Wayne Hightower has lived with a secret since he was a teenager. Debilitating to relationships, his condition stands in the way of his father's ultimate expectation: Finding a woman to marry. Of course, if he could do that, he'd have the grandchildren his mother was craving. And everyone would be happy happy happy. Or so he'd been raised to believe. If he could find her. If he could get over his problem.
Ditched by his brother for their planned night of sibling bonding, Erich Villalobos invites Wayne out instead as a simple act of friendship. One night that throws Wayne into an environment he'd never been exposed to and revealing a playfully animated side of Wayne Erich had never imagined. One that he quickly learns he's actually attracted to.
Secrets. Everyone has them. Wayne. Erich. Even Wayne's parents. If Wayne's brother Curtis were still alive, he could tell Wayne the cause of his condition and how to cure it. But dead men don't talk.
Wayne's desk phone rang. He reached out of habit more than visual direction to answer it, palming it to shove between his shoulder and ear. "Wayne Hightower."
"Hi, uh, Wayne. It's Denise."
"Oh, hey," he said warmly, surprised. His girlfriend didn't usually call him at work. He did a quick mental calendar check. Had he forgotten plans for this weekend? For tonight? It was Friday, and he honestly couldn't remember a single thing. When nothing magically appeared in his memory, he asked, "What's the occasion?"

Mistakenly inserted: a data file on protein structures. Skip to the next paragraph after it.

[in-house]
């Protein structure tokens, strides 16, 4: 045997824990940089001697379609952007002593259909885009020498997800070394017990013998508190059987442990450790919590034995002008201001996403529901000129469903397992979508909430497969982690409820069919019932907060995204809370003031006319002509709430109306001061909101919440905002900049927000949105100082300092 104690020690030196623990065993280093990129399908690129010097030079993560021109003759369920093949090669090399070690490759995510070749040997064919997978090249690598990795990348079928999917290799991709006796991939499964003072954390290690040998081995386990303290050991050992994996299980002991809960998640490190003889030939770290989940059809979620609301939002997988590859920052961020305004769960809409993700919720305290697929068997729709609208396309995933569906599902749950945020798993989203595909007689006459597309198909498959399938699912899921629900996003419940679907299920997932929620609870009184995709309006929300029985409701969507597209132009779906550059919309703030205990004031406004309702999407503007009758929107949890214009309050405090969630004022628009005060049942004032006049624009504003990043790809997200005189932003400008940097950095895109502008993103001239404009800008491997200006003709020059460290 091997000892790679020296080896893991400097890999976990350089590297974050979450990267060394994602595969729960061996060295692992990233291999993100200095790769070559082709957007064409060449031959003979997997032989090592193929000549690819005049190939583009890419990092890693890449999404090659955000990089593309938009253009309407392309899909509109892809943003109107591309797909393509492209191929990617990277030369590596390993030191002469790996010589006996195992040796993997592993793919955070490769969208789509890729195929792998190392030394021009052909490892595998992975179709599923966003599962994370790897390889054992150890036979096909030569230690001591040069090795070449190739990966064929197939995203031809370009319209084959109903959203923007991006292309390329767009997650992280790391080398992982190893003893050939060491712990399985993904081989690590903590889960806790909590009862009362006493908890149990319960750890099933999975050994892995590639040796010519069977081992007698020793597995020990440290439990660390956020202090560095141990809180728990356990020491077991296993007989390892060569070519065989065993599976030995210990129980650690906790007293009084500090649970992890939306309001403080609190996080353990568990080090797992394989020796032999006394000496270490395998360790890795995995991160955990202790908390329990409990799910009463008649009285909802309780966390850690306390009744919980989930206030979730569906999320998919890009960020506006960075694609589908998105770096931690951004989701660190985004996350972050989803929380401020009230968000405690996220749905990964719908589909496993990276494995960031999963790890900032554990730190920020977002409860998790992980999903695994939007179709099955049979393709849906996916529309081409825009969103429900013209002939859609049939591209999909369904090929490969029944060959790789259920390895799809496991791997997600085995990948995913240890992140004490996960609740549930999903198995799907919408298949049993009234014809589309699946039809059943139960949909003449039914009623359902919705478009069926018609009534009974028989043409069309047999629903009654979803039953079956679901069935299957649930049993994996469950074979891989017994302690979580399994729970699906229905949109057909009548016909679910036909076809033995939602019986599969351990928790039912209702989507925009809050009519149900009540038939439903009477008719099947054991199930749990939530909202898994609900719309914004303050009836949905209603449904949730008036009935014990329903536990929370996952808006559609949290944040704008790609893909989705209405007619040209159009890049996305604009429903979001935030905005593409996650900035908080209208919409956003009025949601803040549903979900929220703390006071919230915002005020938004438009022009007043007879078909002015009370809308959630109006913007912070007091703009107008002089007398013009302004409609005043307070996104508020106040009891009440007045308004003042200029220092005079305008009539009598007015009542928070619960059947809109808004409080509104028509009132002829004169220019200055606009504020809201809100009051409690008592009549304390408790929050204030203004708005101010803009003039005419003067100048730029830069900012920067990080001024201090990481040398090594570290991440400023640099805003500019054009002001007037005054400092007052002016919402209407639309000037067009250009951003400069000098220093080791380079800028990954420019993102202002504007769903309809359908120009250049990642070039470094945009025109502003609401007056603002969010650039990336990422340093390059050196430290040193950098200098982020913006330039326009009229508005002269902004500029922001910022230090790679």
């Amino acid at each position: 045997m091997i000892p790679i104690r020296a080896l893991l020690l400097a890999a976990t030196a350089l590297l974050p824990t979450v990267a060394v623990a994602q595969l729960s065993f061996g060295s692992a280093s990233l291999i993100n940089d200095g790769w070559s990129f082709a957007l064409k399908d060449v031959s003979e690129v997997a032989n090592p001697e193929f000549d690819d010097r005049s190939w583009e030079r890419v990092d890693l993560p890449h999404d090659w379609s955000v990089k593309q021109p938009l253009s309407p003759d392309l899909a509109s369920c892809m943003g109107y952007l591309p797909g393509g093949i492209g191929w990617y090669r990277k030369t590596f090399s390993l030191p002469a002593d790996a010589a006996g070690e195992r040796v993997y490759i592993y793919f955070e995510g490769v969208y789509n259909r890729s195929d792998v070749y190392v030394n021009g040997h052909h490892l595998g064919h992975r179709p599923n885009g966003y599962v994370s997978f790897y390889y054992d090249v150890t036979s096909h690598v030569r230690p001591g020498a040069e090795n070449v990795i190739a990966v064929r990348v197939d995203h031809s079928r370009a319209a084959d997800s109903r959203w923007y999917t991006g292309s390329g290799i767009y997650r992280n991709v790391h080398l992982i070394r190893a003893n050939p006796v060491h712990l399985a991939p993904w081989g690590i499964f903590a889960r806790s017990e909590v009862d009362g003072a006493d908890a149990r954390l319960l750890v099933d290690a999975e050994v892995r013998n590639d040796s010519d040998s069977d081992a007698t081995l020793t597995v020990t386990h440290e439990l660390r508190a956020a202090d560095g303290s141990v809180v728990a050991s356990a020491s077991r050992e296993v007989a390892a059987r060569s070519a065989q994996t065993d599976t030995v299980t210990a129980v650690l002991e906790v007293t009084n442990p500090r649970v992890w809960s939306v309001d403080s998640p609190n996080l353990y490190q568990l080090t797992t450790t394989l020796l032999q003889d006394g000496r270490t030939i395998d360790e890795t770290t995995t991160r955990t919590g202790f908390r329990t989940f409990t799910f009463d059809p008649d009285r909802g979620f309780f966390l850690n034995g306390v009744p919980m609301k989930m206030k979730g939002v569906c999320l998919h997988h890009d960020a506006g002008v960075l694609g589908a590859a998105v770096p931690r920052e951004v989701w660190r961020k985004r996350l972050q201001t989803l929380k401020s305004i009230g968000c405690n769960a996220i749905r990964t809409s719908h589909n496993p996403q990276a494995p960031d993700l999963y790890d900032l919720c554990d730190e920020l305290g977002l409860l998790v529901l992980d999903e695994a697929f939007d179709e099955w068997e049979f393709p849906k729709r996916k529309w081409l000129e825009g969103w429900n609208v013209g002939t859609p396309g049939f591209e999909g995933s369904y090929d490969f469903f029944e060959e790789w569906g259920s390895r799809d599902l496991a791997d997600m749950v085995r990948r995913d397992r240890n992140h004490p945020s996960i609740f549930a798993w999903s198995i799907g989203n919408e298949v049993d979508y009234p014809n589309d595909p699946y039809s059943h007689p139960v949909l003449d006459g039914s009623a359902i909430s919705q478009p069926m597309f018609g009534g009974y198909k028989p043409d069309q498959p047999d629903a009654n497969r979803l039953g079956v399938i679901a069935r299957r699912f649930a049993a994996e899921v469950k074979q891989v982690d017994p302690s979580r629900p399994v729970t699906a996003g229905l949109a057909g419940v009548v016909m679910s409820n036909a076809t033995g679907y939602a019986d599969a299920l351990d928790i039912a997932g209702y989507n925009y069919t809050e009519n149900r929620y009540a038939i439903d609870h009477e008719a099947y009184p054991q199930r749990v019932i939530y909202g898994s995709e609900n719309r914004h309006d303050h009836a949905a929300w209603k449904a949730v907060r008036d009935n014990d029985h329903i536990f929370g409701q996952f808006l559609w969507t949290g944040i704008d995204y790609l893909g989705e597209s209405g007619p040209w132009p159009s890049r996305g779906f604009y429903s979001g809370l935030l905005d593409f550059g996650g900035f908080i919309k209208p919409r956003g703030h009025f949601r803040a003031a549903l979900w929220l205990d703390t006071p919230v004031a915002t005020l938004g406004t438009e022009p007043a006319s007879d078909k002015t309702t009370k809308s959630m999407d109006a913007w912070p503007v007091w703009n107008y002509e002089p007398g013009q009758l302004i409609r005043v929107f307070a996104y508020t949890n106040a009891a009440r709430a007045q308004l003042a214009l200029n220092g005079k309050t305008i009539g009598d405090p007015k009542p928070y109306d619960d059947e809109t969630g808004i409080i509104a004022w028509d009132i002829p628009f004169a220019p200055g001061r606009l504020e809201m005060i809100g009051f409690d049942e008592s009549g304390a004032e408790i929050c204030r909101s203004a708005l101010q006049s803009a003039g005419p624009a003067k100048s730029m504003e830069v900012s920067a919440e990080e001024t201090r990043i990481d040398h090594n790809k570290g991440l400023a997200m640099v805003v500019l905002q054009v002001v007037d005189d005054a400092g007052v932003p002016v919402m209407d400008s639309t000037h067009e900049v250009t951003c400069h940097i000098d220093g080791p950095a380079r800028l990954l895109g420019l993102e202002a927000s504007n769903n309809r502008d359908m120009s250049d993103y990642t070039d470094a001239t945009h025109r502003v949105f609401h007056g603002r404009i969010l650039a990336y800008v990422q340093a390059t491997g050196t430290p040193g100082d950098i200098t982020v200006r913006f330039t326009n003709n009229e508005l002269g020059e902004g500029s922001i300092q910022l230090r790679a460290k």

He heard the hesitant hitch in her breathing. "Look, I'm just going to say it. Please don't be mad, and please don't call me back. I'm breaking up with you."
"No, I need to, Wayne. I'm sorry. I thought I could be with a guy as wonderful as you and not care about the...other thing. I can't."
He blinked with a slow-motion intensity. It wasn't all stuff he hadn't heard a thousand--okay, at least five--times already. He knew the drill.
"It's okay, Denise." He sagged in his office chair, staring blankly at his empty computer screen. "And I understand. Thanks for at least calling." It had happened once where a girl had mysteriously fallen out of his life, no explanation, no farewells. He knew nothing untoward had happened to her. He bumped into her at the grocery store not long ago--with her newest boyfriend.
Who wasn't Wayne.
"You've been a wonderful boyfriend," she told him. "I've never known anyone as sweet or caring as you, but I just need... Well, I need--"
"No, I know." He cut the sigh off at the pass. He rested his head to the back of his chair, gazing upward at a nondescript ceiling and one of the many patterned tiles above him. "You're a wonderful woman, and deserve more. I wish I could, to be honest." He'd made that wish for every woman he'd dated. He'd thought the more he got to know Denise, she might be the one. She wasn't.